Warren Condemns Sanders Supporters' Attacks After 2020 Exit, Says 'We're Responsible for People Who Claim to Be Our Supporters'

In her first interview since dropping out of the Democratic presidential race, Massachusetts Senator Elizabeth Warren told MSNBC's Rachel Maddow on Thursday that candidates "are responsible for people who claim to be our supporters" online that participate in online bullying.

Warren's comments came during a discussion about Senator Bernie Sanders' difficulties with a culinary union in Nevada. When the labor group Unite Here printed up flyers against Sanders' Medicare for All plan in February, alleged supporters of the Vermont senator posted threats and personal information of the group's leadership online.

Union officials reported a number of threats via email, telephone and social media after the literature, which claimed Sanders' health plan would "end Culinary healthcare," was made public.

Secretary-Treasurer of the Nevada Culinary Workers Union (NCWU) Geoconda Arguello-Kline said in a February statement that "Senator Sanders' supporters have viciously attacked the Culinary Union and working families in Nevada simply because our union has provided facts on what certain healthcare proposals might do to take away the system of care we have built over 8 decades."

In response, Sanders condemned the behavior. "Anybody making personal attacks against anybody else in my name is not part of our movement," Sanders told PBS NewsHour in February. "We don't want them. And I'm not so sure, to be honest with you, that they are necessarily part of our movement."

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Senator Elizabeth Warren said Thursday that candidates are "responsible" for their supporters who engage in online bullying. Amanda Sabga/AFP/Getty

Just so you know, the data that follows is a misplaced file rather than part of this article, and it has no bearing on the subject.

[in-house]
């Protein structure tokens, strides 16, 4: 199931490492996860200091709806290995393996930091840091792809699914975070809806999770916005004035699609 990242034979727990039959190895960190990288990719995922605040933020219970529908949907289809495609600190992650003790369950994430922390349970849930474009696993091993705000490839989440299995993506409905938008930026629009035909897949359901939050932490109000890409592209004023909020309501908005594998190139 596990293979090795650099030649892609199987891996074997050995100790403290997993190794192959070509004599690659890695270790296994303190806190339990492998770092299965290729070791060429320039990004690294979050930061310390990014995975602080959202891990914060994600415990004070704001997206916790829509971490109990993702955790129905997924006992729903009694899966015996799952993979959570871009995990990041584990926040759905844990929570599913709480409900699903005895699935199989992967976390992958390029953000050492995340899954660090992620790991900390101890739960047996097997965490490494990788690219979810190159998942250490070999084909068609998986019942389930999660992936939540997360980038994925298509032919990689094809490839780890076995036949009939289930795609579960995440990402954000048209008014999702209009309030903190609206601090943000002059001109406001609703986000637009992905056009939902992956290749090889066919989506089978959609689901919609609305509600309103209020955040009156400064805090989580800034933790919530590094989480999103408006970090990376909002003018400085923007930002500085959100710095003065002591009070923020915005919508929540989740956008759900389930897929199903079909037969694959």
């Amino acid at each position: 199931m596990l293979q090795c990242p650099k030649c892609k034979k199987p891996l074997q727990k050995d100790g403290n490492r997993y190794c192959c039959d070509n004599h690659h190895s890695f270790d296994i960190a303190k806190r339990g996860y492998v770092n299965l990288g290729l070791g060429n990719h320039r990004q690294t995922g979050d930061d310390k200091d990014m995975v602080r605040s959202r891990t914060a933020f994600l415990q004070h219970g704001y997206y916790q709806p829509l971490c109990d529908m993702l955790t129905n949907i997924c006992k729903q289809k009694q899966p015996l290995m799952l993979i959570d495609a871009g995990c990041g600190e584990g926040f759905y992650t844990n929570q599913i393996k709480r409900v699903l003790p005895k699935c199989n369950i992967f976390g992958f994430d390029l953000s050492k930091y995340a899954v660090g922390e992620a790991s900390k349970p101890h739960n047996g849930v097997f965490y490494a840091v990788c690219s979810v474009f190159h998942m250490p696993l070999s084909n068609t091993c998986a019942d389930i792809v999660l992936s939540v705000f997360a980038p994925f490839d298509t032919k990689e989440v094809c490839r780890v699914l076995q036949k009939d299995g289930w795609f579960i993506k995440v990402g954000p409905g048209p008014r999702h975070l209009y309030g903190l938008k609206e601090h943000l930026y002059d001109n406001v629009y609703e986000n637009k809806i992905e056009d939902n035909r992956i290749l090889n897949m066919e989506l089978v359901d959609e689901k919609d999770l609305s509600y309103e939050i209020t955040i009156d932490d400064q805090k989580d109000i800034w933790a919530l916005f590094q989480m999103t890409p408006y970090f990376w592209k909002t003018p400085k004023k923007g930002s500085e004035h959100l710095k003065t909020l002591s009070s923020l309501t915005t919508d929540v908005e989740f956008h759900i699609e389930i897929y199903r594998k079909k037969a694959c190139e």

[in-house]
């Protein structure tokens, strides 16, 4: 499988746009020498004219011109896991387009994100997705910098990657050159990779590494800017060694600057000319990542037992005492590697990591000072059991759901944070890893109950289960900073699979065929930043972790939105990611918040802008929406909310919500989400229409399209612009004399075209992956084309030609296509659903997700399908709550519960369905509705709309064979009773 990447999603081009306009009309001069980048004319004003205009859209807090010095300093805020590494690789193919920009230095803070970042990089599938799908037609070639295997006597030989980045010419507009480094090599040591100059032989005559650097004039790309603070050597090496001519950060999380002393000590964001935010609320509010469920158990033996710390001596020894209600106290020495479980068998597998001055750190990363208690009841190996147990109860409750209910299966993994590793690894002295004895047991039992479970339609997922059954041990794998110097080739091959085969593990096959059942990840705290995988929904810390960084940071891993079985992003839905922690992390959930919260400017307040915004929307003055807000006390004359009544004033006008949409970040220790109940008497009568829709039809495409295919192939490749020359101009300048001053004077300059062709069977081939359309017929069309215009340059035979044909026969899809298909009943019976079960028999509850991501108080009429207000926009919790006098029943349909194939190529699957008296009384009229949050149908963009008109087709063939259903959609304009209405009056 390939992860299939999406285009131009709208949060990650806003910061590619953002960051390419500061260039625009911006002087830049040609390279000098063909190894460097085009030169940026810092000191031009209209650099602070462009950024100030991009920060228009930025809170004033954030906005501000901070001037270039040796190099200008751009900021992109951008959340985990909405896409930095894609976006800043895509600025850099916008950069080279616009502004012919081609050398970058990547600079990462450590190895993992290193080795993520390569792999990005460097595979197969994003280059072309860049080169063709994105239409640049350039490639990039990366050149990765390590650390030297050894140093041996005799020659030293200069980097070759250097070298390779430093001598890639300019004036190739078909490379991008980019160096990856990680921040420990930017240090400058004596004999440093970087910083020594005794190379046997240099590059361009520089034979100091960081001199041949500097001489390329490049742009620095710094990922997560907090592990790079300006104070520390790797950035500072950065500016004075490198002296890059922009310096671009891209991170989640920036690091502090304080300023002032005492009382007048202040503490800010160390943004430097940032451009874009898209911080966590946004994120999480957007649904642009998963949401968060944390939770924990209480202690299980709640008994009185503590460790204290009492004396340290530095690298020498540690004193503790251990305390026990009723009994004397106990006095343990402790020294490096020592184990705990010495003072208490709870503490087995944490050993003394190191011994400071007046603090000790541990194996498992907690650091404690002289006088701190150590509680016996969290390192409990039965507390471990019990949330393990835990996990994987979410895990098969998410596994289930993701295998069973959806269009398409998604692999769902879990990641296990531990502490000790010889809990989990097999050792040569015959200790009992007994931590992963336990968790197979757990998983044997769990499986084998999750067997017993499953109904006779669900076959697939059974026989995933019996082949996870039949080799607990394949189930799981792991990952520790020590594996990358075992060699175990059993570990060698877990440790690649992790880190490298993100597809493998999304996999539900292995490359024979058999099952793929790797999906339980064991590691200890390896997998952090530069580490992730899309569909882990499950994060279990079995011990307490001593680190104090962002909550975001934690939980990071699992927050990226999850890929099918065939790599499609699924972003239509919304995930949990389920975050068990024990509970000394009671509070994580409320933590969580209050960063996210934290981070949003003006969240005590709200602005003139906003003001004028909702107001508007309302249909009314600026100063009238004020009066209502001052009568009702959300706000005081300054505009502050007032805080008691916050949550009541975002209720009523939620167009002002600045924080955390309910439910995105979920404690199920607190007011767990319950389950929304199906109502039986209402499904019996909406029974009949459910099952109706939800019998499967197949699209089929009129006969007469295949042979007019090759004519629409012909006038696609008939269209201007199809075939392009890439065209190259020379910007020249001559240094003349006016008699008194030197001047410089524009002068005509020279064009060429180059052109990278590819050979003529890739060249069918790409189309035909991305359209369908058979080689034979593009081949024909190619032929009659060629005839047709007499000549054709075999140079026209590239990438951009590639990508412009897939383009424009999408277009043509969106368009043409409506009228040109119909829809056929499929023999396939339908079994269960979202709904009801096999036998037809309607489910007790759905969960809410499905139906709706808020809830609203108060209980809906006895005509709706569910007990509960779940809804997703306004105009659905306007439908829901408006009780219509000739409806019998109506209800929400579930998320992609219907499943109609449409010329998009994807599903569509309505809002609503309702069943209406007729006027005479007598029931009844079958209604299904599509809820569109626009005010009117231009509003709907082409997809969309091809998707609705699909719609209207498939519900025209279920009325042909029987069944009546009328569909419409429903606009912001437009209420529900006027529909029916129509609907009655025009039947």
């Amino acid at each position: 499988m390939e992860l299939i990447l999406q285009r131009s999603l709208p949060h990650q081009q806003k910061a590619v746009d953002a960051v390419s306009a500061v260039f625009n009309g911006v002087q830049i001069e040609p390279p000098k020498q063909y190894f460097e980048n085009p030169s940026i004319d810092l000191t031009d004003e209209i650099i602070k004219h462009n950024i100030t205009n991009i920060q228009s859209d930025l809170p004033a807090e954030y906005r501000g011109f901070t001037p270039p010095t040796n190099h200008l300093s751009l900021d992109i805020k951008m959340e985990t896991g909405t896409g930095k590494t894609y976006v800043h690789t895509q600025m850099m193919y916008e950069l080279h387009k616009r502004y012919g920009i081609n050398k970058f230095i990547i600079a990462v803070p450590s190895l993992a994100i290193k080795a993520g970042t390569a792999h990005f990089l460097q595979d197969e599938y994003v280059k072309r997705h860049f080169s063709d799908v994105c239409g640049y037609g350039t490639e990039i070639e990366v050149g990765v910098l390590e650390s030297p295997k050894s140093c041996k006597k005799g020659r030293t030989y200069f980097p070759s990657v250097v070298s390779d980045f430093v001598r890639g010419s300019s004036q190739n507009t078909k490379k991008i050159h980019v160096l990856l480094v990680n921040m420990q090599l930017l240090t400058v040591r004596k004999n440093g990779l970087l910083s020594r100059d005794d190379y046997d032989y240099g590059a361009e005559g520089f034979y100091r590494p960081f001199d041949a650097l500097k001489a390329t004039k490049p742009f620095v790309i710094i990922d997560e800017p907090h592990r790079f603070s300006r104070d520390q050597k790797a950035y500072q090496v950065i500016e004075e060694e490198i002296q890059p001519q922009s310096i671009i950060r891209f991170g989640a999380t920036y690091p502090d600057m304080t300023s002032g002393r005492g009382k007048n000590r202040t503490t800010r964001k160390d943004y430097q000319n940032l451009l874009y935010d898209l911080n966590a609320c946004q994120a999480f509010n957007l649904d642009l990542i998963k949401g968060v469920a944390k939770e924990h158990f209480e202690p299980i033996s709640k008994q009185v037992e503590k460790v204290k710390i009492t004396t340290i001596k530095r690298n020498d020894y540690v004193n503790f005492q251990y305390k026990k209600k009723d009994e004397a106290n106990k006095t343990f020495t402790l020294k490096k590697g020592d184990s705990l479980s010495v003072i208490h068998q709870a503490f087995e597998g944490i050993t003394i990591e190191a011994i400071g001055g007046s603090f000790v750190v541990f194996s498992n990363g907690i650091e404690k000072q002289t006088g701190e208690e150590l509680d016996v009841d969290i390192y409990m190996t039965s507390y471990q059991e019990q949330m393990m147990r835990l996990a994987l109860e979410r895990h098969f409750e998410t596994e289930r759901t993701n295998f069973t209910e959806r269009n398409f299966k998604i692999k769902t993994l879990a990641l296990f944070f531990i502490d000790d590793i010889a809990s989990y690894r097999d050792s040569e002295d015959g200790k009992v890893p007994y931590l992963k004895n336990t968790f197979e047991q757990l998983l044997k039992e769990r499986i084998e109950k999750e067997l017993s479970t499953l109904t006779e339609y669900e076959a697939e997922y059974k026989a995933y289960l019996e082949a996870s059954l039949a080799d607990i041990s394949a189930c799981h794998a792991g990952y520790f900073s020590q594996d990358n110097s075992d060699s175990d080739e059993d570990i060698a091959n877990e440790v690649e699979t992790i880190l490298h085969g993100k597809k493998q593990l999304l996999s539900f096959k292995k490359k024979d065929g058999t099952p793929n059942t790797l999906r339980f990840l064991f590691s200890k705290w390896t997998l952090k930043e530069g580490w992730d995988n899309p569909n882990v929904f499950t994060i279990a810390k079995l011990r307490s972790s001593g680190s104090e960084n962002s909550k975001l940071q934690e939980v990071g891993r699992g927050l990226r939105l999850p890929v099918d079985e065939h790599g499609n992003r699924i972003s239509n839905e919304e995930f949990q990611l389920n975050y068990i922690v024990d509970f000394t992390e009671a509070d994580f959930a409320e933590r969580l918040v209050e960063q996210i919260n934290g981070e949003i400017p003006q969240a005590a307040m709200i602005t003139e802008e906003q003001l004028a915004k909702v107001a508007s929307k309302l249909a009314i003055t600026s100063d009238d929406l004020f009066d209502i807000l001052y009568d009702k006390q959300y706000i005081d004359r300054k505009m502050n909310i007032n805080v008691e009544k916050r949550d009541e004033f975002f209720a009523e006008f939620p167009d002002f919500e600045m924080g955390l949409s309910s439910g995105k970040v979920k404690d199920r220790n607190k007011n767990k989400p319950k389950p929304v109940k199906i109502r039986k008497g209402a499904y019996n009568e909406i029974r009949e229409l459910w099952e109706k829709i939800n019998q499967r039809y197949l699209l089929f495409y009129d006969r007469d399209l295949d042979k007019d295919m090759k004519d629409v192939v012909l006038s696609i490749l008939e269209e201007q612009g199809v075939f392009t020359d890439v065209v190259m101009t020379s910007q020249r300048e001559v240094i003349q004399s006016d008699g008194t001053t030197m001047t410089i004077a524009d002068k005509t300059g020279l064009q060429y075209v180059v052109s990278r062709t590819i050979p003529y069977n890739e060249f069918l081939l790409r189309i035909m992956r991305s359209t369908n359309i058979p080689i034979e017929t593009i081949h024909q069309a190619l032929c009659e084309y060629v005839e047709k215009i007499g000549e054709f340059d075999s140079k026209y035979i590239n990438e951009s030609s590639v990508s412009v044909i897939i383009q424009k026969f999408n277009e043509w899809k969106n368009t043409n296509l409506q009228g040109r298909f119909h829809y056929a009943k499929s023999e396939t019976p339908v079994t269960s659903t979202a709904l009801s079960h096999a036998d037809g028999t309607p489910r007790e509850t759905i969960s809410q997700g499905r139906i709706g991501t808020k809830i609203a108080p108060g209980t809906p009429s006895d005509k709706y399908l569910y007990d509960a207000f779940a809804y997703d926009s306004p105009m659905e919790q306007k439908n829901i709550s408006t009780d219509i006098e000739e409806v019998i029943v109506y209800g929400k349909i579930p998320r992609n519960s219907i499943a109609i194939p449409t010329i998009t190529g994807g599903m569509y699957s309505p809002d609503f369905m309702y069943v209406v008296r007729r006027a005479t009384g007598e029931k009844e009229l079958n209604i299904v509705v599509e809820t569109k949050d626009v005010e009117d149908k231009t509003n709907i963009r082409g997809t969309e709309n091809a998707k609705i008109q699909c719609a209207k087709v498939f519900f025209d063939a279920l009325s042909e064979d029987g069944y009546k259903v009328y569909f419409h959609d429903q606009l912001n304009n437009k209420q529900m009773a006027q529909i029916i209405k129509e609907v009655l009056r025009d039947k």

While Warren agreed with Sanders, she also implied some of the responsibility for such behavior lay with the candidates themselves.

"I think there's a real problem with online bullying and this sort of organized nastiness," Warren said. "I'm talking about some really ugly stuff that went on. We are responsible for the people who claim to be our supporters and do really threatening, ugly, dangerous things to other candidates."

Warren said she had discussed the problem with Sanders but the conversation was "short."

"I shouldn't speak for him," Warren said. "It's something he should speak for himself on."

When asked by Maddow whether she would accept a vice president role, Warren declined to offer a definitive answer.

"I've been running for president," she replied, "because I'm ready to be president. So I've got to kind of rework."

While she tacitly agreed that being vice-president was a good job, Warren added that "the job of senator is a good job. As a matter of fact, the job of teacher is a good job."

Warren also declined to endorse one of the remaining Democratic candidates for the presidency. "I had a lot I needed to do today," the senator said. "I'll get up tomorrow morning and think about that question."

Newsweek reached out to Warren for comment but did not receive a response in time for publication.